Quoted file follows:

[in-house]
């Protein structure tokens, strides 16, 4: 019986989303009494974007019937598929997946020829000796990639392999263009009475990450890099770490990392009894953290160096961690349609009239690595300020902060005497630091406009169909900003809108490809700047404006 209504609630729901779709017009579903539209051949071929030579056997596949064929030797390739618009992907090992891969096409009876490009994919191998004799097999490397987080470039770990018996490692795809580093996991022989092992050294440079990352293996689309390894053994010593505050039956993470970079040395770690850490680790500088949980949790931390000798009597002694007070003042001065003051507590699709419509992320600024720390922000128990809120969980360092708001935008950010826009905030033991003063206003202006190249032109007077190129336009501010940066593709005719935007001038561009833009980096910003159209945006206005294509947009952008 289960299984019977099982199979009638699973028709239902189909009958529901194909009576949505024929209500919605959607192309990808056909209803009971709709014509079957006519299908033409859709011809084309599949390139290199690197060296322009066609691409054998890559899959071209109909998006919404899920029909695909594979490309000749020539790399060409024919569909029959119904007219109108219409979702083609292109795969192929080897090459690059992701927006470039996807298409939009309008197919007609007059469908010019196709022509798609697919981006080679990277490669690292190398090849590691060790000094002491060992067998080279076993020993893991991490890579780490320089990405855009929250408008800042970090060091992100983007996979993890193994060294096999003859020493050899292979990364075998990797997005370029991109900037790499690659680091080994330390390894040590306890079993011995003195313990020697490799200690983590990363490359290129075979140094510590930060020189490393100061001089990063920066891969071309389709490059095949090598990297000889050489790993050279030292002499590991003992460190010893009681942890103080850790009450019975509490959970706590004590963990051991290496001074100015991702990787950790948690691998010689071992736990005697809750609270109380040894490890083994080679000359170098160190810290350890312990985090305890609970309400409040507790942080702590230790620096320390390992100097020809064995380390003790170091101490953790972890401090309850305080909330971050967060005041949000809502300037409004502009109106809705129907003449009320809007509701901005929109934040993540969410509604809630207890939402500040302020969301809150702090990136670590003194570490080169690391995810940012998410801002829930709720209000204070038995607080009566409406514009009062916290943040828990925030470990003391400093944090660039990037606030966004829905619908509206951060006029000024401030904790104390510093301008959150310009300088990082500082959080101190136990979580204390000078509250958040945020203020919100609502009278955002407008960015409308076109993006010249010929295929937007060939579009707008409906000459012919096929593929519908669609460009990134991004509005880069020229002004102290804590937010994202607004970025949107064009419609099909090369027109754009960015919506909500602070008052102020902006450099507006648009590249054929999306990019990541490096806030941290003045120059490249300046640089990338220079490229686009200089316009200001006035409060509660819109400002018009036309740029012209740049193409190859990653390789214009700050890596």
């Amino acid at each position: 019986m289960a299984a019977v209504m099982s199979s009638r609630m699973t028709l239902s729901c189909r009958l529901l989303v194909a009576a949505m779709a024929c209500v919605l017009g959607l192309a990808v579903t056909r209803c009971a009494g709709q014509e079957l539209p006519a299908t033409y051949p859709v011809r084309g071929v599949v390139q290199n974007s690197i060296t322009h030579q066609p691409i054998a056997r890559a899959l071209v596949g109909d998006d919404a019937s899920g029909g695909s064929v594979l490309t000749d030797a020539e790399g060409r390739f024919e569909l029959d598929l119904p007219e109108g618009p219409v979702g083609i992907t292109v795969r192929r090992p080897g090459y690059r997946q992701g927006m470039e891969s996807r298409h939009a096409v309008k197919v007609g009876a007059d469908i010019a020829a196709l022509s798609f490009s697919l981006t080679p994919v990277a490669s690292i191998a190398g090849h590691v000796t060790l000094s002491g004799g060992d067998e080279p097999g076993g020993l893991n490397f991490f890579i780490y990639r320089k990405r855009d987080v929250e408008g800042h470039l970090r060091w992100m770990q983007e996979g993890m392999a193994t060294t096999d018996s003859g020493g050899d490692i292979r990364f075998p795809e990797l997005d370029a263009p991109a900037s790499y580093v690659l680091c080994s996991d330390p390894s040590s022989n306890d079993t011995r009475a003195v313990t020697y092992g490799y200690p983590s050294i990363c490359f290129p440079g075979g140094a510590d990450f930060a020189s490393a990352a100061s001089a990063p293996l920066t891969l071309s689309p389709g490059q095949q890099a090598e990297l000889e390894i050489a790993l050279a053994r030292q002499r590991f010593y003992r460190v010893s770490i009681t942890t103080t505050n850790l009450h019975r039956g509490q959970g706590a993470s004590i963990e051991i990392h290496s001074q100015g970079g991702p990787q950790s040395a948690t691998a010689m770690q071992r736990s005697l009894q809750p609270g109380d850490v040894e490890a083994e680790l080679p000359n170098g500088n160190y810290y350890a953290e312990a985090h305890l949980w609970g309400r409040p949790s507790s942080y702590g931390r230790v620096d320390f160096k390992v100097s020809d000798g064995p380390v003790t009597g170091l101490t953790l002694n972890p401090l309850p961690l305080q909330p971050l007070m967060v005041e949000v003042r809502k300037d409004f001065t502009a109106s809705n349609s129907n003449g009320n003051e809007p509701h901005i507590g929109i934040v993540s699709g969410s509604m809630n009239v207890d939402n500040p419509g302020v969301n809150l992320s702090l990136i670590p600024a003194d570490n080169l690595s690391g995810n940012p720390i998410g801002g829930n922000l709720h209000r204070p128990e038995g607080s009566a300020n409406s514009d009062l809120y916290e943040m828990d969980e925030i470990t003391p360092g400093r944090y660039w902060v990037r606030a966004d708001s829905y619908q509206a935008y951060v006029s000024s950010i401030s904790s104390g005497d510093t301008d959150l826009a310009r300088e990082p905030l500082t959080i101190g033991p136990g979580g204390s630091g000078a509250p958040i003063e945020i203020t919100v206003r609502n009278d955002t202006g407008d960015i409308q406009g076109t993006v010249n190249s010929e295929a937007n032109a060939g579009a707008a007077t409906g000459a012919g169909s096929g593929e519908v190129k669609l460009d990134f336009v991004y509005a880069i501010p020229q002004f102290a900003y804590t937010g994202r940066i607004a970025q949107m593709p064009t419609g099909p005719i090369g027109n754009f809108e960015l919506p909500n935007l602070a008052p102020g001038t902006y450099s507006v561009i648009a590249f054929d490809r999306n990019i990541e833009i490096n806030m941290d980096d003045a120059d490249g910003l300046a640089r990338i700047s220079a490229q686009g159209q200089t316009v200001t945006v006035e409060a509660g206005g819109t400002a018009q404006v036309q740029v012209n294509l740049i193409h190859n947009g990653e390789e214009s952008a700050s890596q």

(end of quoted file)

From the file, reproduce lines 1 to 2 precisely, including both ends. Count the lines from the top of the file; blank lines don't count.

[in-house]
């Protein structure tokens, strides 16, 4: 019986989303009494974007019937598929997946020829000796990639392999263009009475990450890099770490990392009894953290160096961690349609009239690595300020902060005497630091406009169909900003809108490809700047404006 209504609630729901779709017009579903539209051949071929030579056997596949064929030797390739618009992907090992891969096409009876490009994919191998004799097999490397987080470039770990018996490692795809580093996991022989092992050294440079990352293996689309390894053994010593505050039956993470970079040395770690850490680790500088949980949790931390000798009597002694007070003042001065003051507590699709419509992320600024720390922000128990809120969980360092708001935008950010826009905030033991003063206003202006190249032109007077190129336009501010940066593709005719935007001038561009833009980096910003159209945006206005294509947009952008 289960299984019977099982199979009638699973028709239902189909009958529901194909009576949505024929209500919605959607192309990808056909209803009971709709014509079957006519299908033409859709011809084309599949390139290199690197060296322009066609691409054998890559899959071209109909998006919404899920029909695909594979490309000749020539790399060409024919569909029959119904007219109108219409979702083609292109795969192929080897090459690059992701927006470039996807298409939009309008197919007609007059469908010019196709022509798609697919981006080679990277490669690292190398090849590691060790000094002491060992067998080279076993020993893991991490890579780490320089990405855009929250408008800042970090060091992100983007996979993890193994060294096999003859020493050899292979990364075998990797997005370029991109900037790499690659680091080994330390390894040590306890079993011995003195313990020697490799200690983590990363490359290129075979140094510590930060020189490393100061001089990063920066891969071309389709490059095949090598990297000889050489790993050279030292002499590991003992460190010893009681942890103080850790009450019975509490959970706590004590963990051991290496001074100015991702990787950790948690691998010689071992736990005697809750609270109380040894490890083994080679000359170098160190810290350890312990985090305890609970309400409040507790942080702590230790620096320390390992100097020809064995380390003790170091101490953790972890401090309850305080909330971050967060005041949000809502300037409004502009109106809705129907003449009320809007509701901005929109934040993540969410509604809630207890939402500040302020969301809150702090990136670590003194570490080169690391995810940012998410801002829930709720209000204070038995607080009566409406514009009062916290943040828990925030470990003391400093944090660039990037606030966004829905619908509206951060006029000024401030904790104390510093301008959150310009300088990082500082959080101190136990979580204390000078509250958040945020203020919100609502009278955002407008960015409308076109993006010249010929295929937007060939579009707008409906000459012919096929593929519908669609460009990134991004509005880069020229002004102290804590937010994202607004970025949107064009419609099909090369027109754009960015919506909500602070008052102020902006450099507006648009590249054929999306990019990541490096806030941290003045120059490249300046640089990338220079490229686009200089316009200001006035409060509660819109400002018009036309740029012209740049193409190859990653390789214009700050890596």